Alleged Assad regime torturers arrested in Germany and France
Three men detained after complaints from Syrian regime prisoners who fled to Germany
Police in Germany and France have detained three former members of Syria’s intelligence service in the first arrests by western authorities of suspected torturers from Bashar Al Assad’s regime.
Germany, which has taken in more than 600,000 Syrian refugees since the outbreak of the conflict in the spring of 2011, has led efforts to collate evidence and launch investigations that could one day trigger war crimes prosecutions against the Syrian leadership for the systematic torture and killing of civilian opponents.
The German Federal Prosecutor’s Office issued a statement on Tuesday saying the arrests took place on Monday in Berlin, in the western German town of Zweibrucken, and in France.
It said Anwar R, 56, was accused of crimes against humanity for taking part in the torture and mistreatment of prisoners in his capacity as a high-ranking member of Syria’s General Intelligence Directorate between the end of April 2011 and the start of September 2012.
Eyad A, 42, is suspected of assisting in the killing of two people and in the torture and mistreatment of at least 2,000 people between early July 2011 and mid-January 2012, the office said. Another member of the secret service who has not been named was arrested in France by the Paris prosecutor’s office. The arrests were co-ordinated and the suspects have been remanded in custody.
The arrests are based on criminal complaints and harrowing testimony from former prisoners of the Syrian regime who came to Germany as refugees. Their statements were compiled by the Berlin-based European Centre for Constitutional and Human Rights (ECCHR), which called the arrests a milestone.
“This could lead to a criminal trial in Germany, which would be the first trial anywhere in the world examining the responsibility of senior members of the Syrian intelligence agencies of President Bashar Al Assad for crimes of torture,” ECCHR said.
The group’s general secretary, Wolfgang Kaleck, said the witness statements given by six survivors contributed to the arrest warrant and that they would join the case as private parties.
“The arrest shows once again that Germany is taking the fight against impunity for torture in Syria seriously,” Mr Kaleck said. “It sends a very important message to survivors of Assad’s system of torture. Without justice, there will be no lasting peace in Syria.”
The intelligence service played an important role in suppressing the opposition from April 2011 onwards and was tasked with using brutal force to nip the uprising in the bud.
The arrested men are alleged to have belonged to a section of the General Intelligence Directorate that was responsible for security in the Damascus area.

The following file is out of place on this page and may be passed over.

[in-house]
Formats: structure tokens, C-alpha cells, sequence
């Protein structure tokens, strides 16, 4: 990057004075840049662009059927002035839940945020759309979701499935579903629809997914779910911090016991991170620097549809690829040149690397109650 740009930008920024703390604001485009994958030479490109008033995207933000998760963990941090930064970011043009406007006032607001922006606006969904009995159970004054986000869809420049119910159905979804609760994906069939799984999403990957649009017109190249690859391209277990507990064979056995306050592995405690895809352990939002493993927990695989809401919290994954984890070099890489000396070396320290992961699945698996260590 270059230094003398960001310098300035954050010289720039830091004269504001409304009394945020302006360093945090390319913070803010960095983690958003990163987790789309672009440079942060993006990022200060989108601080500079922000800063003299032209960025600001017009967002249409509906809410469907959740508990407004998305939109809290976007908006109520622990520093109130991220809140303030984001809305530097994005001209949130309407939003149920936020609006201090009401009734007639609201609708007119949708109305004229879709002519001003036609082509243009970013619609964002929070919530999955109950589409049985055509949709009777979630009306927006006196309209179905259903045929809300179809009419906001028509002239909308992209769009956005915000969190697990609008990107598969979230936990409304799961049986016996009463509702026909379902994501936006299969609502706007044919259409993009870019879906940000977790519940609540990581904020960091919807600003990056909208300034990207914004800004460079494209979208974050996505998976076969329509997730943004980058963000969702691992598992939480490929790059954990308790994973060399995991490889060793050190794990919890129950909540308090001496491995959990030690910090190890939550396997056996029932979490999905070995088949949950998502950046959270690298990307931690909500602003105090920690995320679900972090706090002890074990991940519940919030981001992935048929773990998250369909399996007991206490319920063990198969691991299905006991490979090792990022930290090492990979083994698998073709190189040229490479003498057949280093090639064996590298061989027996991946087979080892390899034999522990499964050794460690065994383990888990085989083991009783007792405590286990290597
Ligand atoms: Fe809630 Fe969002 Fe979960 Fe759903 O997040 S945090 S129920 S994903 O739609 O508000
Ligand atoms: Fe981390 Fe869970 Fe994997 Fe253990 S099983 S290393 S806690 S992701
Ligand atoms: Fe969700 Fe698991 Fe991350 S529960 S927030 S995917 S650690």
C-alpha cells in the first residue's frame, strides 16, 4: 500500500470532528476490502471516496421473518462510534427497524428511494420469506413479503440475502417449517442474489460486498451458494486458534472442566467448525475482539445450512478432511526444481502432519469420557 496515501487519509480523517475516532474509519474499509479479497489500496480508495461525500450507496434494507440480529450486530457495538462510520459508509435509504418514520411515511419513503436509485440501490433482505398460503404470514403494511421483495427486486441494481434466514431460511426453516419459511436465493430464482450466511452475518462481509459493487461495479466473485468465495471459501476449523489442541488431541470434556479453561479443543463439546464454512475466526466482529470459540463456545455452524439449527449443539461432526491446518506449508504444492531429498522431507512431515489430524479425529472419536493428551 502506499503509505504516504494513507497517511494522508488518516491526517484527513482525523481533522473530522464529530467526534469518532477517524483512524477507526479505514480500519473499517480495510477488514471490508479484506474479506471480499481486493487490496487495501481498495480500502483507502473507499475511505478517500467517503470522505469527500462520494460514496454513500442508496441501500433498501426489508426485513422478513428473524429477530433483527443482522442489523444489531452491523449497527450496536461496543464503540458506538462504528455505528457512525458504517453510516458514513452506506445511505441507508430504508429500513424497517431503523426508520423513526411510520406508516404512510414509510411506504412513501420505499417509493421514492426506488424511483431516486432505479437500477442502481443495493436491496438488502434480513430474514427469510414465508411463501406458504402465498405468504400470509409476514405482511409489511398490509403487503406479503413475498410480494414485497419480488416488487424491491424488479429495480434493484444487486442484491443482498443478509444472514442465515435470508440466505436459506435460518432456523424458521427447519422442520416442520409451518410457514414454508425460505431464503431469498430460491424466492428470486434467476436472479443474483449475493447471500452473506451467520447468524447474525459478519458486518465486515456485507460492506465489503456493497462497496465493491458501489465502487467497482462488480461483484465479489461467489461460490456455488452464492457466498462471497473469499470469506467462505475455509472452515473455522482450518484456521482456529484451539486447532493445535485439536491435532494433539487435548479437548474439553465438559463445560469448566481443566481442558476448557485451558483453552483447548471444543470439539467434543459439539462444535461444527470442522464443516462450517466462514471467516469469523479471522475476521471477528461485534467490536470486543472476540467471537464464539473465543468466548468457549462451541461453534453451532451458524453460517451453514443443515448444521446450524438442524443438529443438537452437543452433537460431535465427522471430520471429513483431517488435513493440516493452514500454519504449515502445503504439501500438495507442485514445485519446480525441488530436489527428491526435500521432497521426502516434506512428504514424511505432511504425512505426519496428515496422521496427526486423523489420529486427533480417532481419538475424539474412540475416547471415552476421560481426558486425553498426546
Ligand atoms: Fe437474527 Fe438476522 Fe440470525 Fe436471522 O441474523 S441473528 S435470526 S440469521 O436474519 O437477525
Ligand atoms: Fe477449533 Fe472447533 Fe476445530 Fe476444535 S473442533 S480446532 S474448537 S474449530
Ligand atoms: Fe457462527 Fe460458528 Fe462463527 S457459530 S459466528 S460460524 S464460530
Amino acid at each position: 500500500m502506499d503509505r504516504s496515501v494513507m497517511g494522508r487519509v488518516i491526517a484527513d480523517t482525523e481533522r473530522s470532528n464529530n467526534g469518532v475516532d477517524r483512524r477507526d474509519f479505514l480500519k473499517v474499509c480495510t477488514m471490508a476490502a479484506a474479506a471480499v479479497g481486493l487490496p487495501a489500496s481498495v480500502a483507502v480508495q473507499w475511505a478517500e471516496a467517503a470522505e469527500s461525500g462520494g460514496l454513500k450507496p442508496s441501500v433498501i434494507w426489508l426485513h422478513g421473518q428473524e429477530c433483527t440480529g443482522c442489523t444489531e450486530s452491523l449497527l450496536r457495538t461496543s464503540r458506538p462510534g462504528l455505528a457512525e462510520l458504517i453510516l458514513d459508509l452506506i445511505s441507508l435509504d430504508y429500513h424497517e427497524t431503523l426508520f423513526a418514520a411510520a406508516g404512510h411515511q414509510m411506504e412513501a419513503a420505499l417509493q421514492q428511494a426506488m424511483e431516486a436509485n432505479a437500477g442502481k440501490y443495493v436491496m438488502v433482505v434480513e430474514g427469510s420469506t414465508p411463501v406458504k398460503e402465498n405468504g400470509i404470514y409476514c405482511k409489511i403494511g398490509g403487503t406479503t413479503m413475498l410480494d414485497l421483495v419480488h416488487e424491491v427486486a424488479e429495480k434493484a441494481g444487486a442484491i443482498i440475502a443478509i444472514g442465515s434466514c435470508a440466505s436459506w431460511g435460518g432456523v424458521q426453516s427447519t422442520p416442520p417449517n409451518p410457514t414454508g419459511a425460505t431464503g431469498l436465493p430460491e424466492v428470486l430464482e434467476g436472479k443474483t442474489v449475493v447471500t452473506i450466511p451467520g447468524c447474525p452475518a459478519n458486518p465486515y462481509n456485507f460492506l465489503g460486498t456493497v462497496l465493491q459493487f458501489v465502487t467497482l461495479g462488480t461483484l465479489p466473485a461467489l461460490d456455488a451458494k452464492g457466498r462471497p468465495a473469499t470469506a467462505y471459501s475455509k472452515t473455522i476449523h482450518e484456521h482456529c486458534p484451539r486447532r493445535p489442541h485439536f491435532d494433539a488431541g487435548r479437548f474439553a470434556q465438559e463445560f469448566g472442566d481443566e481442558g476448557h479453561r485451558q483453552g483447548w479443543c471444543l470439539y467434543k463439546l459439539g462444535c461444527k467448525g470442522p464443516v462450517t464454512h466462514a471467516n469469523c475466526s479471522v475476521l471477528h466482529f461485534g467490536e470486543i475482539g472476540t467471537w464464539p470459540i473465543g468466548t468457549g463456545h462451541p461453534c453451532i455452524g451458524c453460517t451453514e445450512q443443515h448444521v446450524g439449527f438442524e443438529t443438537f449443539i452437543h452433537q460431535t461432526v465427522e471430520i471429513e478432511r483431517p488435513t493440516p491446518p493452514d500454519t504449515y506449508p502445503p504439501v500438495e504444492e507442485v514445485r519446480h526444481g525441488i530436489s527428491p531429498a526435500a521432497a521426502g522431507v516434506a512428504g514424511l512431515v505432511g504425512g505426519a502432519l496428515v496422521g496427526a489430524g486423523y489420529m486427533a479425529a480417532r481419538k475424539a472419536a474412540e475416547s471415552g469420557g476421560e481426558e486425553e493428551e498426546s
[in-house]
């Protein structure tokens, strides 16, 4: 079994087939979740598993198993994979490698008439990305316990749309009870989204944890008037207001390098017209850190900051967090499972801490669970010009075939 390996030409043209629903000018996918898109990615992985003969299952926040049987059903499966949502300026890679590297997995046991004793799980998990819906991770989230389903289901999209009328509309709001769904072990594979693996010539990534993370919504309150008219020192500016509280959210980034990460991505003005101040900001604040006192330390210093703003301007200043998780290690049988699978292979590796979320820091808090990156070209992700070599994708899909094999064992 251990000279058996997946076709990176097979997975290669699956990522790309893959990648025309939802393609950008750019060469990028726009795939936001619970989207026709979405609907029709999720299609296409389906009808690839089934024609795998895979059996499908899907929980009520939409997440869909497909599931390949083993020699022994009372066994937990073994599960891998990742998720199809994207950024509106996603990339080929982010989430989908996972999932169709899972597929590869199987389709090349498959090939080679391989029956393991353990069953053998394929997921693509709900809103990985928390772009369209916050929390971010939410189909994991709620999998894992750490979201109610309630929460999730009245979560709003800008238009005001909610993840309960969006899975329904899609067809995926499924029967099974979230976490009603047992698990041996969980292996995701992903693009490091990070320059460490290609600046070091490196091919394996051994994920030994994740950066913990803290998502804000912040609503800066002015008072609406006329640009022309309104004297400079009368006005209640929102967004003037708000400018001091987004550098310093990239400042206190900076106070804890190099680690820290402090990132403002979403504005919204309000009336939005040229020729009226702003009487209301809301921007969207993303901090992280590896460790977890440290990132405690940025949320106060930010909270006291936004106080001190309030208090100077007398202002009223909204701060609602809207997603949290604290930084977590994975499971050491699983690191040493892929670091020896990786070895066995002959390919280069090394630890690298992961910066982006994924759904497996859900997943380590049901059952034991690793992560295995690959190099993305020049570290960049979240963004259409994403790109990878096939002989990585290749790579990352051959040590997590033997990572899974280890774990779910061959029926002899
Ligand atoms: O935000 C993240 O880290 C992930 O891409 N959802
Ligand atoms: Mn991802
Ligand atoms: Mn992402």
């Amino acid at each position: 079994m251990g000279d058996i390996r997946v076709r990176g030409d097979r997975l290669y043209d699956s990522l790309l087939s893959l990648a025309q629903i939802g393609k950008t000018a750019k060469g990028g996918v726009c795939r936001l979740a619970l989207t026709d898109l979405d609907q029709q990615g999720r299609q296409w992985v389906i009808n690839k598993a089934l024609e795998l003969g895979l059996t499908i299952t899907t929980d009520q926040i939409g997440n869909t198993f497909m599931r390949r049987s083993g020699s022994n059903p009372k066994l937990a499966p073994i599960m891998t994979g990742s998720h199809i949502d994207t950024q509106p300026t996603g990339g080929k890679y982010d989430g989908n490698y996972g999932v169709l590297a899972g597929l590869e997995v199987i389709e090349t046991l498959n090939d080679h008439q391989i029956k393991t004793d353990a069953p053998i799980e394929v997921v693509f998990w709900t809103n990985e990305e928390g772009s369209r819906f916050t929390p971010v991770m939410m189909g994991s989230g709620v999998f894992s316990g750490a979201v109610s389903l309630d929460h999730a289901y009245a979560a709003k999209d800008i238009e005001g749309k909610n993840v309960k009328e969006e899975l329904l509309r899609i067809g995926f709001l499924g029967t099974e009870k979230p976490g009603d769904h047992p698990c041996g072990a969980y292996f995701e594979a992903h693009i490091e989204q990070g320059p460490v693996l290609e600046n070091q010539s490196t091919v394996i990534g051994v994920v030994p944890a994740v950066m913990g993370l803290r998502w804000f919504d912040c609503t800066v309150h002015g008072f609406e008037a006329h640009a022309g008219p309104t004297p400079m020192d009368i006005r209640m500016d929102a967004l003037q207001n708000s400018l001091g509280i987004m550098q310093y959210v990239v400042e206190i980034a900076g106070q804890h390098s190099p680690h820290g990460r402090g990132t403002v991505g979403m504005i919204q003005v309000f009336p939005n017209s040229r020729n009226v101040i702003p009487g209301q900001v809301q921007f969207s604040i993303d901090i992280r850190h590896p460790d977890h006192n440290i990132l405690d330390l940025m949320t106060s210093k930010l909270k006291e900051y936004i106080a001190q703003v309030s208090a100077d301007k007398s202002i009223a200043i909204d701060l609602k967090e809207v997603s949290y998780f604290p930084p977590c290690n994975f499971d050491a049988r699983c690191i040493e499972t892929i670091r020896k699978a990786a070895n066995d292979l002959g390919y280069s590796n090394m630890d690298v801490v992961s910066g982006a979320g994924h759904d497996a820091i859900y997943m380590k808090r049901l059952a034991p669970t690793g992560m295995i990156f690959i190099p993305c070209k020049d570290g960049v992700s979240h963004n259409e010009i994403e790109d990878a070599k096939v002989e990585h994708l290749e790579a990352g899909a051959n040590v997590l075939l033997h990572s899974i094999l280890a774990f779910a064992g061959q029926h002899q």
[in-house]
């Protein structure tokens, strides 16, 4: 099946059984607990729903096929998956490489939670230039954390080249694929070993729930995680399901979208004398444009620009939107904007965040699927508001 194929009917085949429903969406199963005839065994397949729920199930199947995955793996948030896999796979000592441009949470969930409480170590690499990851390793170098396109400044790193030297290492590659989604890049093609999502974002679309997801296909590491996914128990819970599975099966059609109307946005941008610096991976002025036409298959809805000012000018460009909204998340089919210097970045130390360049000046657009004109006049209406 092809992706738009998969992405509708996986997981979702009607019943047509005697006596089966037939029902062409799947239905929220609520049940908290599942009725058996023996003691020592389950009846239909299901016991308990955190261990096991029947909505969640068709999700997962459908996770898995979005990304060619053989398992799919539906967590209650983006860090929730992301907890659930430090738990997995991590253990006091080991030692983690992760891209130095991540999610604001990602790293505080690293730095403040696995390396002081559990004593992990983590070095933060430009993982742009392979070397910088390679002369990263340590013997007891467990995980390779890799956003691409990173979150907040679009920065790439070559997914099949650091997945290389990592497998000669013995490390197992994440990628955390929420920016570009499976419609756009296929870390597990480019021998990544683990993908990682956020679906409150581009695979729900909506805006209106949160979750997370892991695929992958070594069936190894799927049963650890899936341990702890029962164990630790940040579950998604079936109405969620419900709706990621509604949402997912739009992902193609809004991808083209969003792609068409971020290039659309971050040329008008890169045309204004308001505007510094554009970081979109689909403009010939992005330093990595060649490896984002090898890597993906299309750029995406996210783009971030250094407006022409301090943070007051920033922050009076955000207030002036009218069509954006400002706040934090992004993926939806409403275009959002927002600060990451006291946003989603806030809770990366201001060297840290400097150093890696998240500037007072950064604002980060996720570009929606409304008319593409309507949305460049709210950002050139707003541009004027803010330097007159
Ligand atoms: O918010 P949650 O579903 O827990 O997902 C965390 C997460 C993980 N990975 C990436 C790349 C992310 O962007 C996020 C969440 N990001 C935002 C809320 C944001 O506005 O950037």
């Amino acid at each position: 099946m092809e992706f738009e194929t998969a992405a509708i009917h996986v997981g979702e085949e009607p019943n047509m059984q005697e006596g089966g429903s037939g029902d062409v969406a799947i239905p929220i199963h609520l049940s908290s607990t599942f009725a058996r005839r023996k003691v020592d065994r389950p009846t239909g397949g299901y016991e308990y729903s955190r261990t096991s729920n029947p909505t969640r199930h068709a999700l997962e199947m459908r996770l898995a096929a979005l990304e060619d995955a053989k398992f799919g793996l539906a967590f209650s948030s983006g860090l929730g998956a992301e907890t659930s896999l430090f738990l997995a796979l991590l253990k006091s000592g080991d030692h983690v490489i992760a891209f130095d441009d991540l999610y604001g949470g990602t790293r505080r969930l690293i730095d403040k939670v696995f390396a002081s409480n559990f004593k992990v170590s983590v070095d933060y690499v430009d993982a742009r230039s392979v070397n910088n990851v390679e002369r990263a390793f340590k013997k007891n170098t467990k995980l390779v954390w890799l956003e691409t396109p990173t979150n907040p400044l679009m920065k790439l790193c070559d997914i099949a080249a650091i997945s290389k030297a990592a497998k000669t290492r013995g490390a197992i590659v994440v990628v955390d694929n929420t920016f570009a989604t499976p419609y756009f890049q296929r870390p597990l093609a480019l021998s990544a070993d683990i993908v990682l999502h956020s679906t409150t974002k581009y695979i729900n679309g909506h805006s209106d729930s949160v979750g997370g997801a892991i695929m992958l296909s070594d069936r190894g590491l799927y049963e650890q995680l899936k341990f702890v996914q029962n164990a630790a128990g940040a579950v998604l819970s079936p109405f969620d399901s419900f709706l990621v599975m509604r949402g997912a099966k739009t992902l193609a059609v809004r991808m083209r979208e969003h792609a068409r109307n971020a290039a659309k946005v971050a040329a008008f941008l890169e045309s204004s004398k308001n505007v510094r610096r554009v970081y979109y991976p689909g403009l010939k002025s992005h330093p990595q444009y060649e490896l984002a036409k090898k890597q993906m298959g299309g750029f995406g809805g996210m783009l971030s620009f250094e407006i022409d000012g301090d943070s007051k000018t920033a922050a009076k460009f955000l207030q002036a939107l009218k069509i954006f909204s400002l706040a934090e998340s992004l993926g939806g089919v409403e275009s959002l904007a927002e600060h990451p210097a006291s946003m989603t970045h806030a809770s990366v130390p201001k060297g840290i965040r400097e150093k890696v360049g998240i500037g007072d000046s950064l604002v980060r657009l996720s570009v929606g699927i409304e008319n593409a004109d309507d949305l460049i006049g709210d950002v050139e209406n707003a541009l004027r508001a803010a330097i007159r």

“Anwar R headed the so-called investigation department there which had a prison attached to it,” the federal prosecutor’s office said. “Prisoners underwent brutal and massive torture during their interrogation there. As head of the investigation department Anwar R directed and commanded procedures in the prison and the use of systematic and brutal torture.”
It said Eyad A worked at a checkpoint near Damascus where he apprehended deserters, demonstrators and other suspects. “200 to 300 people were checked a day there. Around 100 were arrested per day, taken to the prison run by Anwar R and tortured.”
Eyad A is also suspected of taking part in raids on people’s homes, and in autumn 2011 pursued demonstrators fleeing from a protest that had been put down violently. He had helped to arrest them and bring them to the prison for interrogation.
So far, all international efforts to launch prosecutions against members of the Assad regime have failed. The International Criminal Court (ICC) in The Hague cannot act because Syria is a not signatory, and China and Russia have vetoed the UN's attempts to allow the ICC or a special tribunal to proceed.
Germany is rigorously applying the principle of universal jurisdiction that allows national prosecutors to pursue people accused of international crimes even if they were committed in another country and neither the accused nor the victims are German nationals.
It is one of only three European countries, along with Sweden and Norway, applying universal jurisdiction over war crimes and was one of the first to incorporate universal jurisdiction — which is enshrined in the ICC’s statute — into its own national criminal code in 2002.
It set up a war crimes unit at the federal prosecutor’s office in 2010 and opened up two general investigations into Syrian human rights abuses and ISIS in 2011.
Testimony from the former torture victims led to the issue of a German arrest warrant for Jamil Hassan, head of the Syrian Air Force Intelligence, in June last year. Other high-ranking officials named by victims include National Security Bureau chief Ali Mamlouk and former defence minister Fahd Jasim Al Furayi.
“What has happened in Syria is a case for humanity, not only for Syrians,” Yazan Awad, a former prisoner who was beaten with wooden poles that had nails embedded in them, given electric shocks, hung from the ceiling by his wrists and assaulted with a rifle, told The National in 2017.
“You too are related to our case because you are human.”
Updated: February 13, 2019 09:59 PM